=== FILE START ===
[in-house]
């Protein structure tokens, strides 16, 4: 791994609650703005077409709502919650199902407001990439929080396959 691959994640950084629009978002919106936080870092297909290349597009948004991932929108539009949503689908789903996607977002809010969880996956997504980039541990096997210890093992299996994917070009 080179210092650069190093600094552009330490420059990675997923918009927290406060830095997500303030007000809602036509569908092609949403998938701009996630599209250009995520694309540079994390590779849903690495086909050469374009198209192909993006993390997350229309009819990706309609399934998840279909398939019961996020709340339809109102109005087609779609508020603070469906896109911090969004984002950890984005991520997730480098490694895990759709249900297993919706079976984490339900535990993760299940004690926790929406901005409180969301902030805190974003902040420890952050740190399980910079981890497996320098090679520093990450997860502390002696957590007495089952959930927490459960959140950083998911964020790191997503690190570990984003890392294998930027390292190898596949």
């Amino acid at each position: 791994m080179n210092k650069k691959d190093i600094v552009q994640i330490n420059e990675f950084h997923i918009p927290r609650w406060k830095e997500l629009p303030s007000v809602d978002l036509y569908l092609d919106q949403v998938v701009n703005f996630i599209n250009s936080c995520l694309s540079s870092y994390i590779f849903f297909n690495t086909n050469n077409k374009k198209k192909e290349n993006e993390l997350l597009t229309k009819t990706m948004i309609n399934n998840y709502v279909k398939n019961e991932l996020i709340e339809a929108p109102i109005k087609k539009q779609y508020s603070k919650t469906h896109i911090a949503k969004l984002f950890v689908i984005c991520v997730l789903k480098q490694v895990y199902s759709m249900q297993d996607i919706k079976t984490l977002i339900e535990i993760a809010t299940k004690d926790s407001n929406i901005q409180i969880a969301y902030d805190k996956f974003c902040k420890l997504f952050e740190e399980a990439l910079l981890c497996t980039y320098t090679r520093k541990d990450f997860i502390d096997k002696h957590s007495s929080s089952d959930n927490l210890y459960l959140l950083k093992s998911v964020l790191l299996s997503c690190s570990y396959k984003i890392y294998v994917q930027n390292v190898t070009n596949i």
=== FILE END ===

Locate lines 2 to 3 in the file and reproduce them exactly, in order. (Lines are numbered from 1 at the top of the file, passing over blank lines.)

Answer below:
């Protein structure tokens, strides 16, 4: 791994609650703005077409709502919650199902407001990439929080396959 691959994640950084629009978002919106936080870092297909290349597009948004991932929108539009949503689908789903996607977002809010969880996956997504980039541990096997210890093992299996994917070009 080179210092650069190093600094552009330490420059990675997923918009927290406060830095997500303030007000809602036509569908092609949403998938701009996630599209250009995520694309540079994390590779849903690495086909050469374009198209192909993006993390997350229309009819990706309609399934998840279909398939019961996020709340339809109102109005087609779609508020603070469906896109911090969004984002950890984005991520997730480098490694895990759709249900297993919706079976984490339900535990993760299940004690926790929406901005409180969301902030805190974003902040420890952050740190399980910079981890497996320098090679520093990450997860502390002696957590007495089952959930927490459960959140950083998911964020790191997503690190570990984003890392294998930027390292190898596949």
């Amino acid at each position: 791994m080179n210092k650069k691959d190093i600094v552009q994640i330490n420059e990675f950084h997923i918009p927290r609650w406060k830095e997500l629009p303030s007000v809602d978002l036509y569908l092609d919106q949403v998938v701009n703005f996630i599209n250009s936080c995520l694309s540079s870092y994390i590779f849903f297909n690495t086909n050469n077409k374009k198209k192909e290349n993006e993390l997350l597009t229309k009819t990706m948004i309609n399934n998840y709502v279909k398939n019961e991932l996020i709340e339809a929108p109102i109005k087609k539009q779609y508020s603070k919650t469906h896109i911090a949503k969004l984002f950890v689908i984005c991520v997730l789903k480098q490694v895990y199902s759709m249900q297993d996607i919706k079976t984490l977002i339900e535990i993760a809010t299940k004690d926790s407001n929406i901005q409180i969880a969301y902030d805190k996956f974003c902040k420890l997504f952050e740190e399980a990439l910079l981890c497996t980039y320098t090679r520093k541990d990450f997860i502390d096997k002696h957590s007495s929080s089952d959930n927490l210890y459960l959140l950083k093992s998911v964020l790191l299996s997503c690190s570990y396959k984003i890392y294998v994917q930027n390292v190898t070009n596949i």